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Urban Bats

Biology, Ecology, and Human Dimensions

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  • © 2022

Overview

  • The first book to focus on bats in urban areas, consolidating emerging research of bats in this unique ecosystem
  • World experts summarize current best practices for urban bats management and conservation
  • Unique focus on urban bat-human interactions, highlighting public health risks and benefits of bat-human co-occurrence

Part of the book series: Fascinating Life Sciences (FLS)

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About this book

The Anthropocene is the “age of human influence”, an epoch well known for its urban impact. More than half of all people already live in cities, and this proportion is expected to rise to almost 70 percent by 2050. Like other species in urban areas, bats must contend with the pressures of profound and irreversible land cover change and overcome certain unique challenges, such as the high density of roads, lights, glass, and free-ranging domestic animals. Research on urban bats in recent decades indicates that when it comes to urban life, some bats are synanthropes. In other words, although most species of bats are negatively impacted by urbanisation, many appear to not only succeed, but also thrive in cities and towns. This observation has inspired interesting questions about bats in relation to urbanisation. Which traits and behaviours equip bats for urban success? What features of urban areas increase the likelihood that bats will successfully persist there or even colonize newareas? And how does the success of urban bats affect co-habiting humans?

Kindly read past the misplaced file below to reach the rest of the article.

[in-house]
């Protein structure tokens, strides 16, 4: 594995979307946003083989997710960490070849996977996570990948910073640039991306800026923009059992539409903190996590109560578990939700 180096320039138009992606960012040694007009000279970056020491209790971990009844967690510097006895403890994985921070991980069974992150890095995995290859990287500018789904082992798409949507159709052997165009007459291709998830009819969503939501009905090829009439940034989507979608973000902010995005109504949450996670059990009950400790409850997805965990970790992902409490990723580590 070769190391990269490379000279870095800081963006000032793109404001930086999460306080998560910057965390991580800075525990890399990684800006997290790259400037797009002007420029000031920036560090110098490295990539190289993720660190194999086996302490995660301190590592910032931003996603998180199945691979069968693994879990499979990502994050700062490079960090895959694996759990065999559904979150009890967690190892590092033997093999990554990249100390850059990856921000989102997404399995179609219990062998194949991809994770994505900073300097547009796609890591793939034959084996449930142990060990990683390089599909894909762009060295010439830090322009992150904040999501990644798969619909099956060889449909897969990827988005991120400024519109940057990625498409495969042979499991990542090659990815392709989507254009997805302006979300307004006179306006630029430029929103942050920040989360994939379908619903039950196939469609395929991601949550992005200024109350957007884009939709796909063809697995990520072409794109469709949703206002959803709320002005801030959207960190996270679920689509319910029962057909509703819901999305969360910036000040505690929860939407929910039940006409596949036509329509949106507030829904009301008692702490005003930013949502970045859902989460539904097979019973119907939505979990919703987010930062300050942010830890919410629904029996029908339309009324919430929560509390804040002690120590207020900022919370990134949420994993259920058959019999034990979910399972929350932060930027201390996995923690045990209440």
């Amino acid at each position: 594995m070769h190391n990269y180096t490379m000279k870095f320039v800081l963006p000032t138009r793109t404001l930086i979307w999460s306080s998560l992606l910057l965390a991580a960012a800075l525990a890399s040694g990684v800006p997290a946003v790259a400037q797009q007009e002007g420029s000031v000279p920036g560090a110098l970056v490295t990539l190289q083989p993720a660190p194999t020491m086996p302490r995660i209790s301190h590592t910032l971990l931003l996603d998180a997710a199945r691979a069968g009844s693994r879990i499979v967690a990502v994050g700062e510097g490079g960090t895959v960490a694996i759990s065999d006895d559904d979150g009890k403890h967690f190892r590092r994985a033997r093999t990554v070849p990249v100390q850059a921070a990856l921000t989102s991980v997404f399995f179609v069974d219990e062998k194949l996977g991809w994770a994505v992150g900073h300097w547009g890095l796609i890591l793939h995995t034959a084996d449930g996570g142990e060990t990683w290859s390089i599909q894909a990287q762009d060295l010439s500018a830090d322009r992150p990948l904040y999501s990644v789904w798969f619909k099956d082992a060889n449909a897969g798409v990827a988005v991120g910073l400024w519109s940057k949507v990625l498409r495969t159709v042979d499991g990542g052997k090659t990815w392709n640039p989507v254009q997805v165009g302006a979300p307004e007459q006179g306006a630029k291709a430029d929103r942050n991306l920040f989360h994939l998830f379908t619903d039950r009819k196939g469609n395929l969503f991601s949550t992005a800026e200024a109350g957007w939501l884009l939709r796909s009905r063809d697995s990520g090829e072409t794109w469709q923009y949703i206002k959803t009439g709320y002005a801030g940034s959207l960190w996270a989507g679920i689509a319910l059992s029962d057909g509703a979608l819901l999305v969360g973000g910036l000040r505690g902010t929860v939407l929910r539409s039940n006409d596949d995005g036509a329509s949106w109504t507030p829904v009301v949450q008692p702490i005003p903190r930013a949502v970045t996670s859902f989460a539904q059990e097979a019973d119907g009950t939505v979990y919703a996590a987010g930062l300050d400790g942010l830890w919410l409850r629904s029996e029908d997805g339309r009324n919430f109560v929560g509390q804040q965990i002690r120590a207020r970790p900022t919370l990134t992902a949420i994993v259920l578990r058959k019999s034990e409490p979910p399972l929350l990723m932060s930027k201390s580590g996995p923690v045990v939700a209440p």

Our book explores the interactions between bats and urban environments through case studies and reviews.  Understanding how different species interact with urban environments can reveal potential opportunities to mitigate urban threats to bats and threats posed by bats to other urban organisms, including humans. With this book, we thus aspire to provide a knowledge base to help guide current and future efforts to conserve bats.




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Keywords

Table of contents (13 chapters)

  1. What is an Urban Bat? Morphological, Physiological, Behavioural, and Genetic Adaptations

  2. How do Bats Inhabit Urban Environments? Uses of Artificial Roosts, Aerial Habitats, and Green Spaces

  3. How do Bats and Humans Interact in Urban Environments? Human Perceptions, Public Health, and Ecosystem Services of Bats

Editors and Affiliations

  • Vaughan, Canada

    Lauren Moretto

  • Department of Biology, Queens College at the City University of New York, Flushing, USA

    Joanna L. Coleman

  • Department of Biology, Carleton University, Ottawa, Canada

    Christina M. Davy

  • Department of Biology, University of Western Ontario, London, Canada

    M. Brock Fenton

  • Mitrani Department of Desert Ecology, Ben-Gurion University of the Negev, Midreshet Ben- Gurion, Israel

    Carmi Korine

  • Department of Biology, Saint Mary’s University, Halifax, Canada

    Krista J Patriquin

About the editors

Lauren Moretto is a Master of Science graduate from the Fahrig Landscape Ecology Lab in the Department of Biology at Carleton University. Lauren's general research interests are wildlife and habitat management, but she specializes in urban, bat, and landscape ecology.